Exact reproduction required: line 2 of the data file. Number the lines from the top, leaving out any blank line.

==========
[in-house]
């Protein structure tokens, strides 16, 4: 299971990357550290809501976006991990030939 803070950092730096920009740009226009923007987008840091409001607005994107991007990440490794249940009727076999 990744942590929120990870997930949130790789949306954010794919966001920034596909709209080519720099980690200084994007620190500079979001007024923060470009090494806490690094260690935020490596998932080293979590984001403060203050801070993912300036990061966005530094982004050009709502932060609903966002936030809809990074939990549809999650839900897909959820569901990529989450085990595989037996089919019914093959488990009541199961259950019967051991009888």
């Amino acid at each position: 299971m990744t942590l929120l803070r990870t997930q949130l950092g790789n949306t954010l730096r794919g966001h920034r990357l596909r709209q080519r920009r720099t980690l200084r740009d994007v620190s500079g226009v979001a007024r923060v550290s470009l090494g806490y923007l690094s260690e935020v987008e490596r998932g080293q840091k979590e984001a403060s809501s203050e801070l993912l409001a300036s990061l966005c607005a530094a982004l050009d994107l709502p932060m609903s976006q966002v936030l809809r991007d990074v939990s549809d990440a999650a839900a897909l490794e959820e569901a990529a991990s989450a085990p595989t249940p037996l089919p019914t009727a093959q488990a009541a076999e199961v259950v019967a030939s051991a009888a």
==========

């Protein structure tokens, strides 16, 4: 299971990357550290809501976006991990030939 803070950092730096920009740009226009923007987008840091409001607005994107991007990440490794249940009727076999 990744942590929120990870997930949130790789949306954010794919966001920034596909709209080519720099980690200084994007620190500079979001007024923060470009090494806490690094260690935020490596998932080293979590984001403060203050801070993912300036990061966005530094982004050009709502932060609903966002936030809809990074939990549809999650839900897909959820569901990529989450085990595989037996089919019914093959488990009541199961259950019967051991009888």